Millions of Americans have embraced plant-based meat like the Impossible Burger, but how do you feel about real meat that’s grown in a petri dish in a lab? If the taste, texture and smell exactly resembled meat that was traditionally farmed outside, would you eat it? Lab-grown, cell-cultured chicken, beef and pork is set to hit the mass market in just a few years. What’s the science and process behind this new technology?
The Texas Rangers (no, not the baseball team) but the western law enforcement agency dating back to 1823 is known for patrolling the rugged Texas terrain. For almost 200 years, its members have protected tiny towns along the border and have helped solve numerous crimes and corruption throughout the state. However, the valiant group also has a darker history filled with corruption, murder and violence against minorities. Author and journalist Doug Swanson joins Viewpoints this week to share the full picture of the famed Texas Rangers.
Business owners have had an extremely stressful year as COVID-19 forced millions of shops to close their doors for two plus months. Now, as much of the country is reopen, some salon, spa and wellness owners are still anxious about if many customers will return and the current changes to operations to protect both staff and clientele. We speak with three owners about adapting to this new reality and the challenges they’re facing.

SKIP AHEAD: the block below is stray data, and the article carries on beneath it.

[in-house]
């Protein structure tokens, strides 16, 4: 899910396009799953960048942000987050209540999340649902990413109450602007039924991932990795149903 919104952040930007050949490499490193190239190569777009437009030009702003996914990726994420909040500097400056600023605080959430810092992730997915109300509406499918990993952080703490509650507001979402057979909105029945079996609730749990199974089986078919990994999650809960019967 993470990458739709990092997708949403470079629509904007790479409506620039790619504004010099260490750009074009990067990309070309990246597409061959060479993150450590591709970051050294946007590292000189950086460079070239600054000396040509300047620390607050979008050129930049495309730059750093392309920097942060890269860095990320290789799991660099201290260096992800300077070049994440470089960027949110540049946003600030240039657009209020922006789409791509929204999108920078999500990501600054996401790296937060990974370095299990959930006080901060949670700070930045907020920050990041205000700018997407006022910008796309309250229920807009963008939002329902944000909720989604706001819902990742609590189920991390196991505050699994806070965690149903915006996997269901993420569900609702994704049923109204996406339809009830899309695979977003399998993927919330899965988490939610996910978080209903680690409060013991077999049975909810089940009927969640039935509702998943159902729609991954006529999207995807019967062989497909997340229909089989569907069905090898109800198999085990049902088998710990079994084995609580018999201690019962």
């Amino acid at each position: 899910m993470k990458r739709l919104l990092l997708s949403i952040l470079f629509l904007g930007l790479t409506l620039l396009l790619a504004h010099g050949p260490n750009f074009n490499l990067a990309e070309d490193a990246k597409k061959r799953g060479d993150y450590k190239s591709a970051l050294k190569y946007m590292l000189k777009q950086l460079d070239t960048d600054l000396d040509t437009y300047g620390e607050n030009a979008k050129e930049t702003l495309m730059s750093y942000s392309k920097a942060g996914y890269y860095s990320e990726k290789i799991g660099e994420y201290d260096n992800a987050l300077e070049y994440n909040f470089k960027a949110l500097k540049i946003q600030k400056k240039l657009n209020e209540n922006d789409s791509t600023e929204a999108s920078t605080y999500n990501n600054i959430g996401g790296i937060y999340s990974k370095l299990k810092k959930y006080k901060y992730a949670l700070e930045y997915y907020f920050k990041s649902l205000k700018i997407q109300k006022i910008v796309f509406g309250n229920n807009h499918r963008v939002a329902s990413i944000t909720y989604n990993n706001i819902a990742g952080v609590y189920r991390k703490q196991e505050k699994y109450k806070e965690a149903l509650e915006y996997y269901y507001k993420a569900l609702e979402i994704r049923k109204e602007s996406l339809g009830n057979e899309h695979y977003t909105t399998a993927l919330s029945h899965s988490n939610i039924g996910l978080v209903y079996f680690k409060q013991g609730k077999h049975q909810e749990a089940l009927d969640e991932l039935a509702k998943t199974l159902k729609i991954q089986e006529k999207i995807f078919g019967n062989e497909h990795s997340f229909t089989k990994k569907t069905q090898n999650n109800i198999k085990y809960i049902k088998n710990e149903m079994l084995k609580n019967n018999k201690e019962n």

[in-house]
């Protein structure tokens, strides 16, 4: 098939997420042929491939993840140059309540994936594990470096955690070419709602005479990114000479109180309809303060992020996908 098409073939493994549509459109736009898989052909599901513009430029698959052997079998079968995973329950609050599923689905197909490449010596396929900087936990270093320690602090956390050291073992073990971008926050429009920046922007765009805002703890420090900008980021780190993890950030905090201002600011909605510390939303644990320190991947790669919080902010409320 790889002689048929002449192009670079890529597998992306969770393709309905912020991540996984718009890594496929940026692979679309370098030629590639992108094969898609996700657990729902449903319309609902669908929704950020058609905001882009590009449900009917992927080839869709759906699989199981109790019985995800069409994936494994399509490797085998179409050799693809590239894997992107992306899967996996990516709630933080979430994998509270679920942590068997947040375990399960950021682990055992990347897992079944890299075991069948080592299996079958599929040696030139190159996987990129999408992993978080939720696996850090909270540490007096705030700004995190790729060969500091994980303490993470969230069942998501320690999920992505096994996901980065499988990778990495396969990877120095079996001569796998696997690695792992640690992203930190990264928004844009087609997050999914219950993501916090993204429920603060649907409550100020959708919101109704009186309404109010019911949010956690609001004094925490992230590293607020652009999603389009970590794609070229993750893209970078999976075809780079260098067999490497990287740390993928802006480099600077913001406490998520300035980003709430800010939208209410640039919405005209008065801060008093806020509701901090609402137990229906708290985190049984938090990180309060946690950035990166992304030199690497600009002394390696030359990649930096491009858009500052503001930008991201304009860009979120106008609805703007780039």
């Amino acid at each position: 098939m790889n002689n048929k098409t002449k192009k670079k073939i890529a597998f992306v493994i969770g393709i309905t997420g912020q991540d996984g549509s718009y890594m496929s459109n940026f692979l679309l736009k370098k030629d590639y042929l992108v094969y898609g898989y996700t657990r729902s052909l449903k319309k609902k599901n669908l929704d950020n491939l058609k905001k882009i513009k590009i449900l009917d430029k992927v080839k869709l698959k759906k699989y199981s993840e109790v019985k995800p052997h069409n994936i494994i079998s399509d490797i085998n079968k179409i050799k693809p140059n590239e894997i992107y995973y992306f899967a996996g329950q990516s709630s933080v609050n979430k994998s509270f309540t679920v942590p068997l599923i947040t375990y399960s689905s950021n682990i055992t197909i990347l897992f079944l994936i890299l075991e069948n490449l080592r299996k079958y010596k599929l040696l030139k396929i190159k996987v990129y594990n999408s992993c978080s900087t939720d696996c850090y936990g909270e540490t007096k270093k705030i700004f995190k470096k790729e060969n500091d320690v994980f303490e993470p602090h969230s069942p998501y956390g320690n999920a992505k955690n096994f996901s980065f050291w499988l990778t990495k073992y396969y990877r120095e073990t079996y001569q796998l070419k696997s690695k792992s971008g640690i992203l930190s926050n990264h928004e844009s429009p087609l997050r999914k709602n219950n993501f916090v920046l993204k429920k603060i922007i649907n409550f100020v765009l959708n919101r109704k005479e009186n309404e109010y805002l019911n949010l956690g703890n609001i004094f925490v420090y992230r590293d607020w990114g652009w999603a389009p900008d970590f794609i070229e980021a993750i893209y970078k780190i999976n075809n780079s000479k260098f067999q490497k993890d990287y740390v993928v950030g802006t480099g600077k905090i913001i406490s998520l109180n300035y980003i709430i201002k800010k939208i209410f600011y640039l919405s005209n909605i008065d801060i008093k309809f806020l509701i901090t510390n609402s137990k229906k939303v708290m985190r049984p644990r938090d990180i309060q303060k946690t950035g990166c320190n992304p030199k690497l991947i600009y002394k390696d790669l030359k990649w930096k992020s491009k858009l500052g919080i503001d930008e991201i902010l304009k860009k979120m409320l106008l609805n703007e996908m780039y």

George Floyd was 46 years old when he was murdered on the street by ex-Minneapolis police officer Derek Chauvin. The father of five moved to the Midwest city in 2014 where he worked driving a truck and providing security at a local restaurant. Due to the COVID-19 pandemic, Floyd lost his security job. On May 25, Floyd was suspected of using a counterfeit $20 bill at a local store and officers were called to the scene. The question remains: how can a simple police call lead to the killing of an unarmed and unresisting man? For weeks, protests and outrage have spread across the U.S. and internationally as the killing of Floyd brings racial inequality and police brutality into focus once again. Even in the midst of a pandemic, people are showing up to say they’re fed up with the lack of equal justice, rights and opportunities for all.
Tensions between the people of Hong Kong and the Chinese communist government are quickly escalating in recent months. With the proposal of a new national security law in late May further tightening the grip on the semi-autonomous territory of Hong Kong, the city is a tipping point as protesters risk their lives to fight for political democracy and civil liberties.